To dine at Estiatorio Milos in Hudson Yards, one of the city’s most expensive seafood restaurants, is to witness the efforts of a small army. Over 130 staffers tend to fire-spitting grills, butcher whole fish, turn entire mackerel into tartare a la minute, and carve up turbot tableside in mere moments. To dine downstairs at Milos Wine Bar, however, is to witness a very different ballet, and arguably a more compelling one.
Just two or so chefs prepare every item on the much shorter menu. They slice raw tuna and anoint it with yuzu kosho. They lay a sinuous octopus tentacle on a wicked-hot grill. They drizzle Madagascar prawns with olive oil. They shave succulent pork off a rotating spit for gyros.
For this four-course feast, plus two glasses of wine, tax, and tip, you pay just $88. That much wouldn’t buy you half a lobster pasta upstairs at dinner.
I had strong words for Estiatorio Milos shortly after it opened, and again today. No matter how grand (or average) your Mediterranean-tinged meal there might be, you always feel cheated.
Milos Wine Bar is the less opulent endeavor. There’s no view of the Vessel or the Hudson river; the space simply overlooks the mall’s empty interior. But the wine bar is also the more affordable and generous concept. Not a single item rises above $16. That octopus the chef was grilling evidences as much technical expertise as other business-class cephalopods around town. There’s that purplish exterior, like a crisp baguette with suction cups; the middle layer of gelatin, ever-so squishy; and the meaty interior, firm and juicy. All that’s missing is that gas grill “kiss” from upstairs. Here it’s $10. There it’s $32.
Taramasalata, a Greek feat that takes briny cod roe and olive oil and transforms it into a product that’s silkier than hummus, is only available as part of a trio of spreads upstairs. The cost? Thirty-nine dollars. Here, it’s available alone, with warm pita, for $10.
Everything about the wine bar is an axiomatic argument against the absurd pricing of the main dining room.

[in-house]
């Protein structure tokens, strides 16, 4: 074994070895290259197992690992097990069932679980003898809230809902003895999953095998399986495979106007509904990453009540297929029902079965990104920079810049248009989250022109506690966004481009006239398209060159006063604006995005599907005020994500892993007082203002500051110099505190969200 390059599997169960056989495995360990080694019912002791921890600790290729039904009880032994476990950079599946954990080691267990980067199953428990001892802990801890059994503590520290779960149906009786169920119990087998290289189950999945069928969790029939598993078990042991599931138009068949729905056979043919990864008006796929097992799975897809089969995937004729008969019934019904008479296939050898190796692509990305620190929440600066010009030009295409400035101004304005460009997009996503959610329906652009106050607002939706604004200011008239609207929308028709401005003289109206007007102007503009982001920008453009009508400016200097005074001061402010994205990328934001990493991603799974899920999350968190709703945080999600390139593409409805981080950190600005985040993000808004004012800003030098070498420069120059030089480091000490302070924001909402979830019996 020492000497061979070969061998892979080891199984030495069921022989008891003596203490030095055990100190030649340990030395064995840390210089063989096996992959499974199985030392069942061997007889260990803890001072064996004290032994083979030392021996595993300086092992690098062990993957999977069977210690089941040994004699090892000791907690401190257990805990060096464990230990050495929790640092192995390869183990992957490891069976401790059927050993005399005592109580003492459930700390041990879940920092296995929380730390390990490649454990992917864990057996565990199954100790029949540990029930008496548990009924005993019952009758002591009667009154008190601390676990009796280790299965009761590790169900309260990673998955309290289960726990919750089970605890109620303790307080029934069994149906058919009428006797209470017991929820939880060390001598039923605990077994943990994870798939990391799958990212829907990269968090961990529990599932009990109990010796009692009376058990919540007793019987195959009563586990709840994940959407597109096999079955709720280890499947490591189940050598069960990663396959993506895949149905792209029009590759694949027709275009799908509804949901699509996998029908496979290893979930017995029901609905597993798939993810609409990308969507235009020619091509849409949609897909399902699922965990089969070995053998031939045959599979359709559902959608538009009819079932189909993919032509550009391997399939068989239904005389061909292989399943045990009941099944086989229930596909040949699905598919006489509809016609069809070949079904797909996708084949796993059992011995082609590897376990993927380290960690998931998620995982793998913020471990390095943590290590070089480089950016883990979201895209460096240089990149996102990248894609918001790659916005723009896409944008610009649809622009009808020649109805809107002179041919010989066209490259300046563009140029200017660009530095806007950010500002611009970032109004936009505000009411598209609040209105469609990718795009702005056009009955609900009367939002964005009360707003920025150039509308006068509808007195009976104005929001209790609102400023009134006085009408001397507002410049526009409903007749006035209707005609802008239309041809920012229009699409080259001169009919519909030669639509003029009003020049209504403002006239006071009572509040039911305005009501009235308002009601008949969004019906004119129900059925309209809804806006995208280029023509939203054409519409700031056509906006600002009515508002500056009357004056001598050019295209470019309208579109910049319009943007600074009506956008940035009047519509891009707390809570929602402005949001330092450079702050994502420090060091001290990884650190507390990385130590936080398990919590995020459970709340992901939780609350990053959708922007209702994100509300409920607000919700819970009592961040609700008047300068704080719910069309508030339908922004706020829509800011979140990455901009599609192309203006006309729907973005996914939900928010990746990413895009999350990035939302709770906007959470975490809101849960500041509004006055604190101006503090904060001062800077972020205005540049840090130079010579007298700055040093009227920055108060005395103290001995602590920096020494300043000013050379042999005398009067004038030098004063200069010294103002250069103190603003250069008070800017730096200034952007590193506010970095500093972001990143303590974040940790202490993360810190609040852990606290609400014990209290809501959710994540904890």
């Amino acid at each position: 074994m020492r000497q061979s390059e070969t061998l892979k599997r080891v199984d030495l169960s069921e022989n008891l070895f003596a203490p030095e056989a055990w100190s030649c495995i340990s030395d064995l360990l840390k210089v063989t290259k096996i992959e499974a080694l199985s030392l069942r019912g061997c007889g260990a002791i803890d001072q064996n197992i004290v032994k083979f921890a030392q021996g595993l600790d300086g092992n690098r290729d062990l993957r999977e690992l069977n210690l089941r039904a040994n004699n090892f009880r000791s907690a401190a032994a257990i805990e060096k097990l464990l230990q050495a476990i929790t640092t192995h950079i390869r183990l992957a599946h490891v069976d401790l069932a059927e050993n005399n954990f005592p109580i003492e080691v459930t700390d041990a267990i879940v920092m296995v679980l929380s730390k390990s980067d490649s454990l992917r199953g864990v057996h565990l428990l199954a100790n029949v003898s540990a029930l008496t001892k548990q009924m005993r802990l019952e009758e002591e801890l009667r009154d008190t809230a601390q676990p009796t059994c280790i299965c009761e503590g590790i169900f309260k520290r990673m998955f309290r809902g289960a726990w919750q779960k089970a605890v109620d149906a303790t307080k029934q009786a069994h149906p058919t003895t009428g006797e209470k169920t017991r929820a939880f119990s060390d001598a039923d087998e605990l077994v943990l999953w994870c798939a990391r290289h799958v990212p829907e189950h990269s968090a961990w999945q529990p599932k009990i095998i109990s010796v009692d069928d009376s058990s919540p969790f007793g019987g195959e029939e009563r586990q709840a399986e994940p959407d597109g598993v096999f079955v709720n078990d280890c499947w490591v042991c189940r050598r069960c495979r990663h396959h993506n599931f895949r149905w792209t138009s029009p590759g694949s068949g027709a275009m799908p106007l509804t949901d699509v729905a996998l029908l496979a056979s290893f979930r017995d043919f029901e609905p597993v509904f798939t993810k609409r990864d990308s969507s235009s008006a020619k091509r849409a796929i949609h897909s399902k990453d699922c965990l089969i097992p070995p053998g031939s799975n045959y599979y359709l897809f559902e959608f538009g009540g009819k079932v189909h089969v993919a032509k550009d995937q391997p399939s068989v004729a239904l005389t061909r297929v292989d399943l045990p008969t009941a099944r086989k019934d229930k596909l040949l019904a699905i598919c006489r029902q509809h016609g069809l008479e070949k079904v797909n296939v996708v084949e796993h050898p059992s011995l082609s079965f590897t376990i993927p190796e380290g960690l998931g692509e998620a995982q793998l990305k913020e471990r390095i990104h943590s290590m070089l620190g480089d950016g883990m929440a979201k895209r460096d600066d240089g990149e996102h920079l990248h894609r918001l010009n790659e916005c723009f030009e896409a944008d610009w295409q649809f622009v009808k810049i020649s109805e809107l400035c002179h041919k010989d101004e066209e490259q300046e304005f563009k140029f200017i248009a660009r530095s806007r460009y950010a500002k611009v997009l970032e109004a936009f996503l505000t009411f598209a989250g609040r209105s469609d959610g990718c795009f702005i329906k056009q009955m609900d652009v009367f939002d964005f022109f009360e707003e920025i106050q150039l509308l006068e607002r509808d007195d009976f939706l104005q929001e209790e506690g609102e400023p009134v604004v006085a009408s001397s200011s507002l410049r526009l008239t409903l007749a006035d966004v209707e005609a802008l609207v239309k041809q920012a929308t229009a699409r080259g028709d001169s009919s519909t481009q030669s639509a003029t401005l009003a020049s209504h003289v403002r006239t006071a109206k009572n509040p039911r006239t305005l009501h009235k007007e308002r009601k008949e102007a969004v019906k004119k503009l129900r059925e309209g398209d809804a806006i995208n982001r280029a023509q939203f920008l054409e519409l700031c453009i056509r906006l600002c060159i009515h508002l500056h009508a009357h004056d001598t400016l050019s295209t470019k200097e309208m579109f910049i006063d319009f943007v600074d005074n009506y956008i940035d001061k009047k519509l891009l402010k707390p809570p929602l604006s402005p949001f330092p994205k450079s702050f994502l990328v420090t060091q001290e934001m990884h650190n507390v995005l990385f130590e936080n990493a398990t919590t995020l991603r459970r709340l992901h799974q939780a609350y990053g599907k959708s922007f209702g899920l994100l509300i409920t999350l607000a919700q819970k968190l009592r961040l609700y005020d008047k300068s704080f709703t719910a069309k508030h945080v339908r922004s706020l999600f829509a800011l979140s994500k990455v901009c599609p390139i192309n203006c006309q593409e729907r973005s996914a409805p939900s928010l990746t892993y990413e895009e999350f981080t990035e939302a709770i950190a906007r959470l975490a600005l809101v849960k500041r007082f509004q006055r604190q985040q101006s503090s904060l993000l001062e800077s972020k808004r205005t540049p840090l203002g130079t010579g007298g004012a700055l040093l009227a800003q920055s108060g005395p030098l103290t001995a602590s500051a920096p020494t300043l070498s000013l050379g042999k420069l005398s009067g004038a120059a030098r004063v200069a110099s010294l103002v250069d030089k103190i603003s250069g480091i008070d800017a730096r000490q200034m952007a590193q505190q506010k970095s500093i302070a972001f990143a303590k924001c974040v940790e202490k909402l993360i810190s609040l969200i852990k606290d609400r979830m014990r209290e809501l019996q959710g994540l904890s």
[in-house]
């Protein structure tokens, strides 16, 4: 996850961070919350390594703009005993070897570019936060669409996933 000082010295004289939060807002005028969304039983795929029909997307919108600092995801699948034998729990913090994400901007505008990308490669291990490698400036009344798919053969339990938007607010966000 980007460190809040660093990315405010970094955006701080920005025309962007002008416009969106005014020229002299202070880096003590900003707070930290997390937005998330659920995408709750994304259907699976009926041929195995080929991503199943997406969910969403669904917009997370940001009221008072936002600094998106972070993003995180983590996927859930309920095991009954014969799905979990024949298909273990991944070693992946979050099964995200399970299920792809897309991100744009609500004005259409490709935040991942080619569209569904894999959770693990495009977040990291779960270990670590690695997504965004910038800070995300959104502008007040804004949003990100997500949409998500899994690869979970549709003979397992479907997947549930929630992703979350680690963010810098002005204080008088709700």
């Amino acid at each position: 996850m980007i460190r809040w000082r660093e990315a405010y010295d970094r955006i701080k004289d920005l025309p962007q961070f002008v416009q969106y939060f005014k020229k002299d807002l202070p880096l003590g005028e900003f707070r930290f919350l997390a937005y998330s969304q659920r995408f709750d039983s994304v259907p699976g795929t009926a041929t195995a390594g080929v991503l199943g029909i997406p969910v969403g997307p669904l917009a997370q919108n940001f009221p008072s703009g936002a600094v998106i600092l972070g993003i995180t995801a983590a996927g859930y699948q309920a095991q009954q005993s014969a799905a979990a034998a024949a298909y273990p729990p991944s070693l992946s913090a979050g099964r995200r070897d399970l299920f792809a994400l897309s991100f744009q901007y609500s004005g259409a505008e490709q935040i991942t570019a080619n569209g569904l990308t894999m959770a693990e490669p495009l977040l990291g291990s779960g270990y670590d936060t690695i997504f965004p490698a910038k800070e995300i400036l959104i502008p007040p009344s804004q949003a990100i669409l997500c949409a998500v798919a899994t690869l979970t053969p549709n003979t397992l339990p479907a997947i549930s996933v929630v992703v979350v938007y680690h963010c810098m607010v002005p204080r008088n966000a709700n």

This includes the wines themselves. Milos upstairs offers 11 whites by the glass, more than half of them at $17 or more. Getting ahold of a waiter to order one (or a cocktail) sometimes means eating through half a $100 entree, sans beverage. But the wine bar downstairs offers at least 30 whites (and 37 reds) by the glass, with the bulk below $15; a few hover just below $10. Every selection is Greek, a bonus in a city where Hellenic wines don’t get the representation that they deserve.
It’s also a rare menu to offer meaningful tasting notes, detailing the rose-petal notes of a Greek moschofilero (whose high acidity will cut through a sausage like a knife through butter) or the tropical aromas of a malagousia (whose medium tartness doesn’t obliterate the subtleties of raw tuna). The bartender will also offer pre-purchase tastes by default, a courtesy I didn’t encounter upstairs.
There’s a certain irony about the whole setup: The wine bar can offer the type of service and wine selections one might expect from a fancy chef’s counter tasting, while the massive 240-seat dining room, where dinner for two can easily run $500 or more, is more akin to an economy class experience.
That’s the Milos money machine. If you’re a millionaire many times over, and you know precisely what to order, upstairs can be a party. Otherwise, the right move is to hang out down here. Here are a few notes on the menu:
Spanakopita: The classic Greek pie, a blend of spinach, feta, and phyllo. The component flavors are stellar; the greens and feta express a vibrant sourness. But the pastry is stale.
Madagascar prawns: The $16 single-shrimp version of the larger $39 starter upstairs. The prawn oozes dark, heady juices when the head is removed. Suck out what you can and use soft pita to mop up whatever’s on the plate. The crustacean is cooked masterfully; the salty flesh packs a welcome chew and a midlevel maritime tang.
Bigeye tuna: A fat slice of raw tuna on a cracker. The product is unnervingly cold, but the fault feels less egregious at $10, versus the nearly $40 option upstairs. The condiments are louder and brighter here too, with an uppercut of dill and yuzu kosho making a higher-volume, more palate-whetting amuse.
Scallop skewers: Just three mollusks on a stick. Here, they’re barely cooked through, exhibiting a precarious balance of scallop sweetness, griddle sting, and maritime brine.
Keftedes: Veal meatballs, plain and simple. The wine bar serves them at room temp, letting the piquant, perfumey dill minced into the meat to express itself with aplomb. These aren’t ultra-juicy balls — they’re easygoing, chewy, fragrant snacks. Consume with beer.
Loukaniko: Just a big griddled Greek sausage. It’s everything one might expect, a chubby link that’s crisp and snappy on the outside and juicy and herby within.
Gyro: At $8, it’s not too much spendier than the streetside version. It was a whisper dry on a recent visit, but that didn’t detract from its overall complexity, porky crispness contrasted against slippery tomato and rich yogurt. Add a hint of hot sauce and you have one of the city’s better gyros.